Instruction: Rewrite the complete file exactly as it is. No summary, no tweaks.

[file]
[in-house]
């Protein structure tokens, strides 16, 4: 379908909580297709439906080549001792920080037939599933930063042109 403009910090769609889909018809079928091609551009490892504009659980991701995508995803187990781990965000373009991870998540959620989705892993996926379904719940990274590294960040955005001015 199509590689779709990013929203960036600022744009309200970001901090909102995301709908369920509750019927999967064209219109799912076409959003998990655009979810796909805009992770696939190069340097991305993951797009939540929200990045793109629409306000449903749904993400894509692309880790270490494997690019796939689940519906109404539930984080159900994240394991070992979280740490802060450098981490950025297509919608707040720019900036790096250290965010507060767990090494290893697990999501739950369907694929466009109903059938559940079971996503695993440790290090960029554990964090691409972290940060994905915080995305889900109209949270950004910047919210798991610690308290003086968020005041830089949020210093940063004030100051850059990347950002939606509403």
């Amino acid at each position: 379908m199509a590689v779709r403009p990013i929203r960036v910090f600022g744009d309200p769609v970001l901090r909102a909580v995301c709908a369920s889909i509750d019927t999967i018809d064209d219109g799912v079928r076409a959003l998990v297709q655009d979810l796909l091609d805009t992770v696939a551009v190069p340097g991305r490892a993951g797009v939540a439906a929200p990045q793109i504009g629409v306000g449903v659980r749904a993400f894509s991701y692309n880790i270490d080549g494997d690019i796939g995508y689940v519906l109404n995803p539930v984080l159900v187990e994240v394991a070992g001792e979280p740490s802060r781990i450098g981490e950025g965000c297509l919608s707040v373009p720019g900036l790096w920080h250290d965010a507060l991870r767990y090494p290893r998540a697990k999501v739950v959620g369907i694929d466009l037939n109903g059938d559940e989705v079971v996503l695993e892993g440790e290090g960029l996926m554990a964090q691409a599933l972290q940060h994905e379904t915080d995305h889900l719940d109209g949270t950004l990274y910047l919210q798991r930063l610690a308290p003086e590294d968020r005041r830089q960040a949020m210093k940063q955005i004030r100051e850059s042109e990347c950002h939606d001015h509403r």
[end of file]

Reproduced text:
[in-house]
């Protein structure tokens, strides 16, 4: 379908909580297709439906080549001792920080037939599933930063042109 403009910090769609889909018809079928091609551009490892504009659980991701995508995803187990781990965000373009991870998540959620989705892993996926379904719940990274590294960040955005001015 199509590689779709990013929203960036600022744009309200970001901090909102995301709908369920509750019927999967064209219109799912076409959003998990655009979810796909805009992770696939190069340097991305993951797009939540929200990045793109629409306000449903749904993400894509692309880790270490494997690019796939689940519906109404539930984080159900994240394991070992979280740490802060450098981490950025297509919608707040720019900036790096250290965010507060767990090494290893697990999501739950369907694929466009109903059938559940079971996503695993440790290090960029554990964090691409972290940060994905915080995305889900109209949270950004910047919210798991610690308290003086968020005041830089949020210093940063004030100051850059990347950002939606509403």
């Amino acid at each position: 379908m199509a590689v779709r403009p990013i929203r960036v910090f600022g744009d309200p769609v970001l901090r909102a909580v995301c709908a369920s889909i509750d019927t999967i018809d064209d219109g799912v079928r076409a959003l998990v297709q655009d979810l796909l091609d805009t992770v696939a551009v190069p340097g991305r490892a993951g797009v939540a439906a929200p990045q793109i504009g629409v306000g449903v659980r749904a993400f894509s991701y692309n880790i270490d080549g494997d690019i796939g995508y689940v519906l109404n995803p539930v984080l159900v187990e994240v394991a070992g001792e979280p740490s802060r781990i450098g981490e950025g965000c297509l919608s707040v373009p720019g900036l790096w920080h250290d965010a507060l991870r767990y090494p290893r998540a697990k999501v739950v959620g369907i694929d466009l037939n109903g059938d559940e989705v079971v996503l695993e892993g440790e290090g960029l996926m554990a964090q691409a599933l972290q940060h994905e379904t915080d995305h889900l719940d109209g949270t950004l990274y910047l919210q798991r930063l610690a308290p003086e590294d968020r005041r830089q960040a949020m210093k940063q955005i004030r100051e850059s042109e990347c950002h939606d001015h509403r």